“Doesn’t sound like anything to me.”
Know for its haunting sounds and western flare, Djawadi’s score evokes a sense of mystery while balancing the Western and electric elements of the series — and then there are those covers. In Season 1, show composer Djawadi (shown at right, who also is in charge of the music for Game of Thrones) covered many famous tracks from various artists, giving them a Western spin to match the android-filled park. In Season 2, with the introductions of The Raj and Shogunworld, he got to have some more fun with some classic hits, allowing the new parks’ themes to influence a new set of covers.
Just after returning from the European leg of Thrones‘ concert tour — which will continue in North America starting September 5 — and ahead of Westworld‘s 90-minute season finale Sunday (9/8c), TVLine picked Djawadi’s brain about four of the series’ biggest musical moments.
‘SEVEN NATION ARMY’ | The series did not spend much time in The Raj, but this Indian-themed cover of the hit White Stripes song made it oh-so memorable — that, and the fact that it shows up in Episode 3, as we met Emily. “The next scene after that is when I start to plant thematic material for her as a new characterm and it is kind of related to the Man in Black theme, but describes in a way that you don’t necessarily recognize it,” said Djawadi.
‘PAINT IT BLACK’ | Used in Season 1 in the bank-robbery scene in Westworld’s Sweetwater, Djawadi updated the Rolling Stones cut to match its new setting: Shogunworld. “The reason we chose the same song was to show the parallel world and parallel actions,” said Djawadi. “We thought it was the perfect idea to then choose the same song, but in the style of the other world it is in. I took out most of the Western solo instruments and replaced it with shakuhachi and taiko drums and things like that to give it that ethnic spin.”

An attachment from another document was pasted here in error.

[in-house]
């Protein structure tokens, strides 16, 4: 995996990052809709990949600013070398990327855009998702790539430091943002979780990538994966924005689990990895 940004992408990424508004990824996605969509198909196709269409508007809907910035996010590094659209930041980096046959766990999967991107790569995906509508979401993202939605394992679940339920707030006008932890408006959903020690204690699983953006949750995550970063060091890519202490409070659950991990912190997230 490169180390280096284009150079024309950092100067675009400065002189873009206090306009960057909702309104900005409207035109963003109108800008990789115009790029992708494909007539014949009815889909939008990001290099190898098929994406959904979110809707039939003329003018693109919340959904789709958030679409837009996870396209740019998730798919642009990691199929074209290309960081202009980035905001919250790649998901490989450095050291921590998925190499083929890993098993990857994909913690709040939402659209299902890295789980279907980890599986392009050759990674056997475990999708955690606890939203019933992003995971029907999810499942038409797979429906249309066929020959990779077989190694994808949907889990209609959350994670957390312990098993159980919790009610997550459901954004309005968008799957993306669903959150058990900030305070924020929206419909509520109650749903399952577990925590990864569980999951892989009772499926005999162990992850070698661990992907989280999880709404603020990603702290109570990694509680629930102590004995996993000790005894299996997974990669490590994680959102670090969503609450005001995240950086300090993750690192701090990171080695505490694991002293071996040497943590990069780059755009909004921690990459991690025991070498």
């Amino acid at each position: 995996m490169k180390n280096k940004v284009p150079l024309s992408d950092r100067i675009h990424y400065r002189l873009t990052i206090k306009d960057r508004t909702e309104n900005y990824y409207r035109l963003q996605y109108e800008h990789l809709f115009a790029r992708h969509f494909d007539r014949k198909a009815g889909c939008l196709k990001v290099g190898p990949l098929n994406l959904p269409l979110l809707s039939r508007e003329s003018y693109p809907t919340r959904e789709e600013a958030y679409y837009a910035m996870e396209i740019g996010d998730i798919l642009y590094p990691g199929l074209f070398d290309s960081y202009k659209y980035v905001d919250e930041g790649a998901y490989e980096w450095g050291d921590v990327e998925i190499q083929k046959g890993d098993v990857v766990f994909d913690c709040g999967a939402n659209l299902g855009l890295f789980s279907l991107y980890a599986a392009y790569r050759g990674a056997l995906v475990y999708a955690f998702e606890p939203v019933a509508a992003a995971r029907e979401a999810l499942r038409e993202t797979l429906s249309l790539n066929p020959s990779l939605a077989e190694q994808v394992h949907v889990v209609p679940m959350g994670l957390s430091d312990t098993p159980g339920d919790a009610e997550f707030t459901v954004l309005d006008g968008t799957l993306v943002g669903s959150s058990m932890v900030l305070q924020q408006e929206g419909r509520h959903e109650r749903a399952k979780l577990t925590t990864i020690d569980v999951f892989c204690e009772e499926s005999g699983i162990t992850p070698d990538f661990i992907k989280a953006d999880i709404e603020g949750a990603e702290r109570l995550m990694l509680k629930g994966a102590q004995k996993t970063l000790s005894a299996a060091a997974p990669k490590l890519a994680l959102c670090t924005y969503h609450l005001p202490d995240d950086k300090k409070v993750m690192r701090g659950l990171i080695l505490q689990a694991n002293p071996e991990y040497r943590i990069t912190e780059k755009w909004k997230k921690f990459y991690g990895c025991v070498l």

‘HEART-SHAPED BOX’ | This Nirvana song actually has two Westworld versions: one used in a trailer and one used in Season 2, Episode 8 while Akecheta wandered around the park’s underground control area. “Before I do the orchestral arrangement, I do the piano version itself. The piano version is very emotional,” said Djawadi. “So I feel that is was the perfect fit for this heartbreaking scene. It’s this eye-opening moment when he sees not only his love but also all of his other friends, these replacements, going on. He learns how life was not how it was presented to them. That’s why we felt the piano arrangement was perfect.”
WESTWORLD OPENING THEME | Of course, the most iconic track from the show is the chilling and mysterious opening theme. “One of the main things that Jonah [Nolan] and I had discussed was that he wanted some sense of assembly,” Djawadi explained. “You also see in the visual how the robots are being assembled, and he wanted the same with the music… We start off very small ,and we just have this little violin and then the cello. [Then] the piano comes in and more and more instruments enter. Obviously, mood-wise, we just have a bit of that mystery and — there are so many terms I could use to describe the overall show — I guess the danger, the adventure. All of that is supposed to be captured in the minute-forty-five.”